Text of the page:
Setting up flashes for a party, it takes adjusting to get an even illumination across the area where people might stand 5 across. With two people and 1 light, it's less problematic but still can get uneven. Besides differing distance, turning to a different angle to the light can cause differences.
So use that on purpose. If you are facing forward at 12 o'clock, with boyfriend on right (3 o'clock), put the flash at o'clock. With a soft source up close, the distance to the light will be significantly different for each of you. The point is that the source is close so falls off— window light won't do that.
With more kit, you could get a piece of gausy material to cast shadows, feathered in. Actually, outside with dappled light I will use a card to make sure a dapple lies over the face. You could use a full shadow on your face and a diffuser semi-shadow over his, and all the lighting differences caused by the tree leaves would hide any intentional exposure difference.
Meanwhile, something I've not followed up on is noticing (via rawdigger) that one color channel is much brighter than the others. Using a gel over the flash could cut that back and give me 1.5 or even 2 additional stops of lattitude.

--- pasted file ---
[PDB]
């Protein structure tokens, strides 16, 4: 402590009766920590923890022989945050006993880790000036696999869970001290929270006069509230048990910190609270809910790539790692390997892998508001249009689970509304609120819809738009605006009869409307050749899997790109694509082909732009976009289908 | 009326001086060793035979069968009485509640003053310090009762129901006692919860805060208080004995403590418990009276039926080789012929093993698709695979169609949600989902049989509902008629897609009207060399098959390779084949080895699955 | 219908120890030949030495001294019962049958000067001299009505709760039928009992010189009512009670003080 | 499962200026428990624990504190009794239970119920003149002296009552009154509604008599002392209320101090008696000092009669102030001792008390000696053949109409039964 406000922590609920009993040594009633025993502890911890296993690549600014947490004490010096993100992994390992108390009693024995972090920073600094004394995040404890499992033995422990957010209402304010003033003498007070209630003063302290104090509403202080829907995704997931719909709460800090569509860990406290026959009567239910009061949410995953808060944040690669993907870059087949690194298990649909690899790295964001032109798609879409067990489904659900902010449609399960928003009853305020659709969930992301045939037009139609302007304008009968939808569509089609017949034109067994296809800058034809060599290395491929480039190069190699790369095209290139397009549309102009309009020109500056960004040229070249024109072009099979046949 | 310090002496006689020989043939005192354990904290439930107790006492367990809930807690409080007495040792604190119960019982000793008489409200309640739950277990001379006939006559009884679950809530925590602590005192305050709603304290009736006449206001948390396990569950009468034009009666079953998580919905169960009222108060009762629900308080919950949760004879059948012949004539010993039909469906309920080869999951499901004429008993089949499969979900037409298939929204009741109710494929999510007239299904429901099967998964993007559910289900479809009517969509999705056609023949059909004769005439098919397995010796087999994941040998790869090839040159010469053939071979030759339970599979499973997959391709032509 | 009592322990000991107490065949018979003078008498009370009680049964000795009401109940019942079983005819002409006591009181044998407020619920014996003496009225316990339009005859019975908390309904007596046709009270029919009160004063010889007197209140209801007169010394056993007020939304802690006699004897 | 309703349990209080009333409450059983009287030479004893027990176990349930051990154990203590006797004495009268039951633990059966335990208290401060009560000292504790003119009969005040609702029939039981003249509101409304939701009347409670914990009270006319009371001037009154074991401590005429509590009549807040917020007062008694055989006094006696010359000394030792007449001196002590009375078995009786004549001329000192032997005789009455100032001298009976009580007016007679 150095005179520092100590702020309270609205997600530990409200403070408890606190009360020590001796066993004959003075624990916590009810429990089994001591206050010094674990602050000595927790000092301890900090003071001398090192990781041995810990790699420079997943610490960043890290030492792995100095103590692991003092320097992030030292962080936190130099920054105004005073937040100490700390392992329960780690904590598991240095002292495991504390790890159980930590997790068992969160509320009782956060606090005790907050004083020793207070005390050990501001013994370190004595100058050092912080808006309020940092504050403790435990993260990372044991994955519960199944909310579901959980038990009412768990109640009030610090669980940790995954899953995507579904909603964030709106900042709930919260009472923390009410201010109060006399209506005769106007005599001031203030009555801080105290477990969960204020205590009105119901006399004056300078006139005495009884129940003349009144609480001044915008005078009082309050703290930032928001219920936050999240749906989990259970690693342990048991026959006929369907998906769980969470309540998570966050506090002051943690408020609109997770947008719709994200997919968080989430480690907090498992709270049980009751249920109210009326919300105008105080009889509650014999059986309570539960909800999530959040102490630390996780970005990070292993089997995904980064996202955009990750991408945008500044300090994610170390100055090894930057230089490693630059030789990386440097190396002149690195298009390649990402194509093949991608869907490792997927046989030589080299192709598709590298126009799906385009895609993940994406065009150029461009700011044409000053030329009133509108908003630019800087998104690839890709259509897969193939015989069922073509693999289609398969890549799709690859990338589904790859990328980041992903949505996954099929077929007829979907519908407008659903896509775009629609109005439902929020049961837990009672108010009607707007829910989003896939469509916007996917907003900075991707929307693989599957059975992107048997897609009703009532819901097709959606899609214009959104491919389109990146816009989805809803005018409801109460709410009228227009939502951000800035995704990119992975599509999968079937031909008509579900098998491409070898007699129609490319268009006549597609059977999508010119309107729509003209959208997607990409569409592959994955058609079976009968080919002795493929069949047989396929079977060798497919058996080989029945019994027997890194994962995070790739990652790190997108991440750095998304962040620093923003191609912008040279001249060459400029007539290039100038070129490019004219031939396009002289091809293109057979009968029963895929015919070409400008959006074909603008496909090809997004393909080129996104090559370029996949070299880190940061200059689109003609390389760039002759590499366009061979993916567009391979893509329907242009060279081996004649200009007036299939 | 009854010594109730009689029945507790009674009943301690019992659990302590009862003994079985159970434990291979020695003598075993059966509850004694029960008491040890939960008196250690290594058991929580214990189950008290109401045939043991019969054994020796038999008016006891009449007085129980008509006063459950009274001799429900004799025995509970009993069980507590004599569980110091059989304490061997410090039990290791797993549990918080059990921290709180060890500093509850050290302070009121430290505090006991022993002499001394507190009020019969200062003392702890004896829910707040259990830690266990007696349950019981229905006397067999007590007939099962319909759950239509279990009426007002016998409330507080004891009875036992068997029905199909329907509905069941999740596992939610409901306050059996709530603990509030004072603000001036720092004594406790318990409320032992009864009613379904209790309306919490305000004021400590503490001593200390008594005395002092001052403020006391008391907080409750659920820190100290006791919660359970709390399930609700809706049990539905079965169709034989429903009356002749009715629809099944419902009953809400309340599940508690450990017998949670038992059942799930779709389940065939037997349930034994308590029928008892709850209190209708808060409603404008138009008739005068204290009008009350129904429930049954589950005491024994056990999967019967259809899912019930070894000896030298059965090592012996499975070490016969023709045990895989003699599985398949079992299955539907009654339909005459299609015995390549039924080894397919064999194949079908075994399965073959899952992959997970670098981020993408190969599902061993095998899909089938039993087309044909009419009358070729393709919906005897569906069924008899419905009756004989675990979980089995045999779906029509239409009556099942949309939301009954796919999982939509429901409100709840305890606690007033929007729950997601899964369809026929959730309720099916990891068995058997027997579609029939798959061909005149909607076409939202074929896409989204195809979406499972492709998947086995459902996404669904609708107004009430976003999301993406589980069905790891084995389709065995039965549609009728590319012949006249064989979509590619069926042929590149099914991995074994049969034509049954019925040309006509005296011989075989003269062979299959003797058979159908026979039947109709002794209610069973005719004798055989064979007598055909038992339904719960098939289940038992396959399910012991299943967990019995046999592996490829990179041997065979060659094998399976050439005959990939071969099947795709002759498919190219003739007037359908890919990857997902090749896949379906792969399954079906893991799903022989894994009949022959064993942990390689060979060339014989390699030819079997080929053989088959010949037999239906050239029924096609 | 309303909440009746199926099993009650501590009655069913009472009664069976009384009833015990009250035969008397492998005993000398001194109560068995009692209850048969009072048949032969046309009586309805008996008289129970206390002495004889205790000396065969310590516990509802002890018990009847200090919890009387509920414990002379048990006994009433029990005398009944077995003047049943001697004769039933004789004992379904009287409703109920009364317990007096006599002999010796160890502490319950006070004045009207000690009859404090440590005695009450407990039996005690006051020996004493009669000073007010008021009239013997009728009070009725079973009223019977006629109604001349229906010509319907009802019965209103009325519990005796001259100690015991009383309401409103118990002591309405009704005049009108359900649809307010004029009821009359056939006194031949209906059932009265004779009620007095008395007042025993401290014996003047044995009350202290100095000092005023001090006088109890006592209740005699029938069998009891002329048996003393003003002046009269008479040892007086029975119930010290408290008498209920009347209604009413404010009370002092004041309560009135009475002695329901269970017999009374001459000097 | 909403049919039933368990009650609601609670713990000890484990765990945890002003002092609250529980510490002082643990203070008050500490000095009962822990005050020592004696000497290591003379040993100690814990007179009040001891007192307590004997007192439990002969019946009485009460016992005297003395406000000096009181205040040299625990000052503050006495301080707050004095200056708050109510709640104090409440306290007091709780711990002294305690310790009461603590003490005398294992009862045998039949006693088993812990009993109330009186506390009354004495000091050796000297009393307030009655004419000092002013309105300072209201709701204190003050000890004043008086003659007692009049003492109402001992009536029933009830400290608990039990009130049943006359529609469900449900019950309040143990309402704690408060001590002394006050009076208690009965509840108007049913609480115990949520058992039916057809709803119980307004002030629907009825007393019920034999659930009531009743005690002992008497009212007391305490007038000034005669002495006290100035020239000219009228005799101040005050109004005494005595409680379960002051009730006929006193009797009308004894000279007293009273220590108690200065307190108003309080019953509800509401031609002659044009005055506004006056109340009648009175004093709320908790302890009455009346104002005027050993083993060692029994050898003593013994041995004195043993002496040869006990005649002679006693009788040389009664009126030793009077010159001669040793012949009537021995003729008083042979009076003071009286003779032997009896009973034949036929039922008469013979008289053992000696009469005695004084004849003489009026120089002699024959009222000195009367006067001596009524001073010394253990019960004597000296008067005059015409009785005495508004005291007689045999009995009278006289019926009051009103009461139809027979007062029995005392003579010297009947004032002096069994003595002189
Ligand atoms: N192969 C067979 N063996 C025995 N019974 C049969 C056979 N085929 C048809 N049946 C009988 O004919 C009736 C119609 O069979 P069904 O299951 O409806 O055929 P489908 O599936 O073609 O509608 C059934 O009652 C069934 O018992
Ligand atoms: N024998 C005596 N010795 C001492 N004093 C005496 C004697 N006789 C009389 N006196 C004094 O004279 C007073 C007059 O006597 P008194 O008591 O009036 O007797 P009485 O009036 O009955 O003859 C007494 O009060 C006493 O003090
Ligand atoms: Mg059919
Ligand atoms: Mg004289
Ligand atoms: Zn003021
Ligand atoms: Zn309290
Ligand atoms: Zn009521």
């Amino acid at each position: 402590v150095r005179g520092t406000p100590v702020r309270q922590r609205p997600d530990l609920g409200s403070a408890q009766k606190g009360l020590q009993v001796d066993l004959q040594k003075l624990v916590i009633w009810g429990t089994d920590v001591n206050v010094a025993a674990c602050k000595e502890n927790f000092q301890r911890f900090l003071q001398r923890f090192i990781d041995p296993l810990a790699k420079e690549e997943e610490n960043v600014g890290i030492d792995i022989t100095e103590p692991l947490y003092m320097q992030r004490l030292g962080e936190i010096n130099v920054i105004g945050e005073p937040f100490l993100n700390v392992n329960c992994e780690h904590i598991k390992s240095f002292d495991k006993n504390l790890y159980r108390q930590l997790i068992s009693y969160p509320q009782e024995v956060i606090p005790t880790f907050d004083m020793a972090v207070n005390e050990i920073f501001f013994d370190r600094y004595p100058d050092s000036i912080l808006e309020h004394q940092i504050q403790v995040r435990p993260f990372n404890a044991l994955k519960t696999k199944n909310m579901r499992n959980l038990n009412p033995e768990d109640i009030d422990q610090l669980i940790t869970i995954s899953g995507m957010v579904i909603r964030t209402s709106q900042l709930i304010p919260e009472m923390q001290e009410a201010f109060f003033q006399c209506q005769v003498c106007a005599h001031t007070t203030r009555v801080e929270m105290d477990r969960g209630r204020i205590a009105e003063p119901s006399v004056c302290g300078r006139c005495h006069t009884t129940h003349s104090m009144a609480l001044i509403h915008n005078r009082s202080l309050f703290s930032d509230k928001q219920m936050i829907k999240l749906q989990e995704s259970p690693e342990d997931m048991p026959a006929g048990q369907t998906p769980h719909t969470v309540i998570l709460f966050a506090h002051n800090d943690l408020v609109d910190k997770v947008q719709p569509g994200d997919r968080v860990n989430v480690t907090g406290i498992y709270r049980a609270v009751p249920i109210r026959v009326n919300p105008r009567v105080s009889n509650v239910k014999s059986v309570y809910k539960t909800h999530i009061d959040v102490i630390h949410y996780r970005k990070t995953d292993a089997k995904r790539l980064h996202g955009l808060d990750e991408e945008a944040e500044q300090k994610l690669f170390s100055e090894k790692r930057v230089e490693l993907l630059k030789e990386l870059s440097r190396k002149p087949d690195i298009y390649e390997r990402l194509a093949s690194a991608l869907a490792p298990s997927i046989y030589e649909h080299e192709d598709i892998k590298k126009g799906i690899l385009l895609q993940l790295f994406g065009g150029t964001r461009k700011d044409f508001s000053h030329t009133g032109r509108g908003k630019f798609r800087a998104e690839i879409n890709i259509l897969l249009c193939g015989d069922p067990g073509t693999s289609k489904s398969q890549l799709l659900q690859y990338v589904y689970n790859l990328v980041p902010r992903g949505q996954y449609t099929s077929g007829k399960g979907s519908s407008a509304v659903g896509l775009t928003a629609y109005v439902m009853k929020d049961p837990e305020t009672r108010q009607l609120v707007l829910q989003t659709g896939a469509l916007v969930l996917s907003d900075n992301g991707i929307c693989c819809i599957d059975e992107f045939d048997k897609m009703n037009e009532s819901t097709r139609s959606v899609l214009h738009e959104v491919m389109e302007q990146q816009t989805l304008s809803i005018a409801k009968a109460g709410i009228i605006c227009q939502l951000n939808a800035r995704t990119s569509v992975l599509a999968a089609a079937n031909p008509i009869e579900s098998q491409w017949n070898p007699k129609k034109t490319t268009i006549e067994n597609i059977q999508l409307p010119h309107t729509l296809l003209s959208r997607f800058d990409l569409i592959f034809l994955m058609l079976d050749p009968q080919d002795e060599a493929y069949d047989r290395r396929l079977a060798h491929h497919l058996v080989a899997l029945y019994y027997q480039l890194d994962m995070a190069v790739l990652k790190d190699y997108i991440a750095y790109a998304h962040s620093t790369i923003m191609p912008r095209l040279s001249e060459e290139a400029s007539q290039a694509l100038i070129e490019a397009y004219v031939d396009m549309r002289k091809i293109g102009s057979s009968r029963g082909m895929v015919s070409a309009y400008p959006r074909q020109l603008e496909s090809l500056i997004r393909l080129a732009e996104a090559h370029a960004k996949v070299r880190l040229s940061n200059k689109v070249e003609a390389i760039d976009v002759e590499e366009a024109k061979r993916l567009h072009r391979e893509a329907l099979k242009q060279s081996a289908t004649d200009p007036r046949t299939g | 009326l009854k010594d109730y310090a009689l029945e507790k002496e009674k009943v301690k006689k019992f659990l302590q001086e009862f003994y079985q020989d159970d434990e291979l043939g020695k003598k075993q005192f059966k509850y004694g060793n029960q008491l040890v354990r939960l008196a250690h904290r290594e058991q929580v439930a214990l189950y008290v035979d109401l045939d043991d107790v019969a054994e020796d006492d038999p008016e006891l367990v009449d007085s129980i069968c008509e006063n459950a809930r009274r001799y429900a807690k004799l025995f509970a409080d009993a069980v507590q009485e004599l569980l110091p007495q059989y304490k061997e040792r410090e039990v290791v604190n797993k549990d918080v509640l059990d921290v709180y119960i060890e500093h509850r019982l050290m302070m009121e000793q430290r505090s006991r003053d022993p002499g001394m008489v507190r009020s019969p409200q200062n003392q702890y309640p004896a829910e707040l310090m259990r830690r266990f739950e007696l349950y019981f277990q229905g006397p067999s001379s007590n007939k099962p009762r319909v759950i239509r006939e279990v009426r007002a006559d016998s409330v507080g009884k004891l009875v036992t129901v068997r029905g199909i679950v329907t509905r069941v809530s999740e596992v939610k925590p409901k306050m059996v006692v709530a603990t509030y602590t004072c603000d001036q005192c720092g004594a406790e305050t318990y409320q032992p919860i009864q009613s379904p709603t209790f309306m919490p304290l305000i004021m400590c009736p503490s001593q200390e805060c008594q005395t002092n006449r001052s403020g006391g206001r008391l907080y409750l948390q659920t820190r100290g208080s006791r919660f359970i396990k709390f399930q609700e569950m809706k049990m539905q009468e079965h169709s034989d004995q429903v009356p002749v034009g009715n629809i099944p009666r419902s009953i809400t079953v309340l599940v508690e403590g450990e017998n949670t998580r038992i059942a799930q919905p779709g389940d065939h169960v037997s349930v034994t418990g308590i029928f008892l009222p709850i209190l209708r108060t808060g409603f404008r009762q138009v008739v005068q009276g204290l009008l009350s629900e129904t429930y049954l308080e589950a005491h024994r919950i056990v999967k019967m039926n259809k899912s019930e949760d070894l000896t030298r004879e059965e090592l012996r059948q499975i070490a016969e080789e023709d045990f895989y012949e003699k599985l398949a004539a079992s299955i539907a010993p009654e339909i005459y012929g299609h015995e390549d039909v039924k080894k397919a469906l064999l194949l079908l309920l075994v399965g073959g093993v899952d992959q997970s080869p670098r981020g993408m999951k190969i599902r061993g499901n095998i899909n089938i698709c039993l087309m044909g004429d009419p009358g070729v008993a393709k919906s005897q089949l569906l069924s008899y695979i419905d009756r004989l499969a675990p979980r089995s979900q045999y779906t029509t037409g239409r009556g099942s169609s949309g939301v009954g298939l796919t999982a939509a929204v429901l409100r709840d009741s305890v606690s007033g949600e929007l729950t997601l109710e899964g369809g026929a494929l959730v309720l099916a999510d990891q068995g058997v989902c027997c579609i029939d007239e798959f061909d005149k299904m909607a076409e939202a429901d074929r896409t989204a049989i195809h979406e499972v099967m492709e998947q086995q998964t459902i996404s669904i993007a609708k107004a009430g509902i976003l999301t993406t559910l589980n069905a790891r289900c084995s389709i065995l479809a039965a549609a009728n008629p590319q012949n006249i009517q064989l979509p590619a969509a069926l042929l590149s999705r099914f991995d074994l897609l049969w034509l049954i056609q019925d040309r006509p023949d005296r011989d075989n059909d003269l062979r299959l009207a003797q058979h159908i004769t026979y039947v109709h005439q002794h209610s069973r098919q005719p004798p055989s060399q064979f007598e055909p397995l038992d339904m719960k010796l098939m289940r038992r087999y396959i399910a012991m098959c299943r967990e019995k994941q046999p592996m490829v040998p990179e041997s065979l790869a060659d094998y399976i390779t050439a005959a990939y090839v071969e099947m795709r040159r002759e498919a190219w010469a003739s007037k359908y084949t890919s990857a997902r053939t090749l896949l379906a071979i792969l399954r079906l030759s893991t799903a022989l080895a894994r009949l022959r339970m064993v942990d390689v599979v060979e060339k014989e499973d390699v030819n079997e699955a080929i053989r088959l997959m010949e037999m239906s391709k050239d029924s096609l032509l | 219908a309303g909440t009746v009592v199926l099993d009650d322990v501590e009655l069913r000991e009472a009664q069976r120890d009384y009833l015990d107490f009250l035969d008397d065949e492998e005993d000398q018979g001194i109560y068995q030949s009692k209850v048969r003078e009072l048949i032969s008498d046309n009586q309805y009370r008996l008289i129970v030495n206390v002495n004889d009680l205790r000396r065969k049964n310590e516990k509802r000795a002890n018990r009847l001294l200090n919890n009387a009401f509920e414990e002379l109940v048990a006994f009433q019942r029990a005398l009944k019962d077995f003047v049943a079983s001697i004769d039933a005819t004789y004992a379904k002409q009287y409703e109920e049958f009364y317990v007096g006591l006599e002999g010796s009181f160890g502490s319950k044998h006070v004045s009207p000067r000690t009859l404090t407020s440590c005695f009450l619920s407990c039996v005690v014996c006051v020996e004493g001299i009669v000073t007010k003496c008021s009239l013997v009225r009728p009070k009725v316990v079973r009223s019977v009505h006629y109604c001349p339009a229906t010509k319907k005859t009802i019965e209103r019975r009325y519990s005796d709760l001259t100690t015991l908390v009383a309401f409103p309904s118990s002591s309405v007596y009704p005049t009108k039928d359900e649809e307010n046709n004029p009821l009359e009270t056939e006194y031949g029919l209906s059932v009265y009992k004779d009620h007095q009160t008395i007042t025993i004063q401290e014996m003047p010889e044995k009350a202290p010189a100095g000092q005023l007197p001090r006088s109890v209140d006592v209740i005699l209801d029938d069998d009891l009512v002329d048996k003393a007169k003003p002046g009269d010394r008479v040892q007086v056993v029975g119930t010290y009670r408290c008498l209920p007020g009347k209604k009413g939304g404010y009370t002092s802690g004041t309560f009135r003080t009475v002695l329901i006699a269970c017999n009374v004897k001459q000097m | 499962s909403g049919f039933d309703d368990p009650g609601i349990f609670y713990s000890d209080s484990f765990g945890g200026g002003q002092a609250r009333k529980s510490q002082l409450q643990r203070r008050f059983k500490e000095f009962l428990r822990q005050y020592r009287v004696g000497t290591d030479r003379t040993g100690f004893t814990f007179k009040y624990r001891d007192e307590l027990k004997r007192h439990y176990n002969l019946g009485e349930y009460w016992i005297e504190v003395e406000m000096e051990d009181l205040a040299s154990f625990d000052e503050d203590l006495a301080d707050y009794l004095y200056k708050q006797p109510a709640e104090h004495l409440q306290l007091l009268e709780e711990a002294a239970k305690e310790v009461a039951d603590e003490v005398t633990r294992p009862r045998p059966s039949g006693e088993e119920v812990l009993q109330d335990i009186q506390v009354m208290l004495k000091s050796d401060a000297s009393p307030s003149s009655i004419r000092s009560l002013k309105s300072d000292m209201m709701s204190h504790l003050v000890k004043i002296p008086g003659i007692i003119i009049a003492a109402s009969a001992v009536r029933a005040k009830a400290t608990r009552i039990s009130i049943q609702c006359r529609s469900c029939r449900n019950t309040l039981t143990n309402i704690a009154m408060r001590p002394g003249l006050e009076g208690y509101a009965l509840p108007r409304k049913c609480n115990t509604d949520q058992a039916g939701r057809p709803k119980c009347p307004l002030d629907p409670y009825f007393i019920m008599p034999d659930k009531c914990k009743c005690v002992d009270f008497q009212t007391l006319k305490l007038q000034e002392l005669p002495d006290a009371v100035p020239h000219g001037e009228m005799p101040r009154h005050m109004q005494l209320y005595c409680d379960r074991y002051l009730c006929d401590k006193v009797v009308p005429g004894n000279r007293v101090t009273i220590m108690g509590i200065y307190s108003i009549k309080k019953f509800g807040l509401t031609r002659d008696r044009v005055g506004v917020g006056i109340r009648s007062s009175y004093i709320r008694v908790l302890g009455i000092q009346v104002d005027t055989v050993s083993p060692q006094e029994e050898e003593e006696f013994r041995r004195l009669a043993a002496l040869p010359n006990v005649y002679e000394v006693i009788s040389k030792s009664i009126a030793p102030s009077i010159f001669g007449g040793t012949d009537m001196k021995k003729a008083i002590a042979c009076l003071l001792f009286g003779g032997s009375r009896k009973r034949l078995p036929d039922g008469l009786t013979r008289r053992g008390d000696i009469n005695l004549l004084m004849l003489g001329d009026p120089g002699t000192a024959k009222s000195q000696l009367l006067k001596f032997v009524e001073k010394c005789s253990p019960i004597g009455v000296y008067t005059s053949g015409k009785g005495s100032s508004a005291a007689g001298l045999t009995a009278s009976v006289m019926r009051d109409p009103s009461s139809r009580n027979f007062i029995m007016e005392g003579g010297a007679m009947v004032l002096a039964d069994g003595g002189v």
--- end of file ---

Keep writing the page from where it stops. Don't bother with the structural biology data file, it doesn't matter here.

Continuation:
If a good range of values is capured for both skintones, you can bring them together in photoshop. There is much more available then the in-camera jpeg!
Look at photos and determine how many value levels (stops) are between your two skintones. Post that, and maybe get more specific advice, or at least a rough idea what kimd of approach might work.
There's always spray-tan.
BTW, my wife is Chinese and I'm a blue-eyed Pole, in ancesstory. Not as extreme as a red-head, but I know where you are coming from.
On the other hand...
I reciently took a picture of us before going out to a black-tie event, and I had no problem capturing the entire tonal range of my tuxedo, showing details in both black coat and white shirt. I needed a little care to get an image that would show up on a common user's screen or tablet, and sacrificed some detail in the process — I don't need every thread to show up, just show the differences in black on black features.
I used cfl bulbs meant for still lifes, and too dim really for this, but it's just an improved available-light shot. The only issue was getting enough light for an exposure without motion blur or depth blur — nothing special to address the extreme range other than to check the histogram to ensure it's not under exposed so all the darks are present. More generally make sure the whole histogram fits and is not cut off at either end.
So maybe you just need
- a better camera (is it a dSLR or mirrorless that shoots RAW images?), or
- skills in "developing" the RAW data. This camera has a now-typical 14-bit A-to-D, which is only one stop short of counting every single photon.
- an optimal (rather than just salvageable) exposure.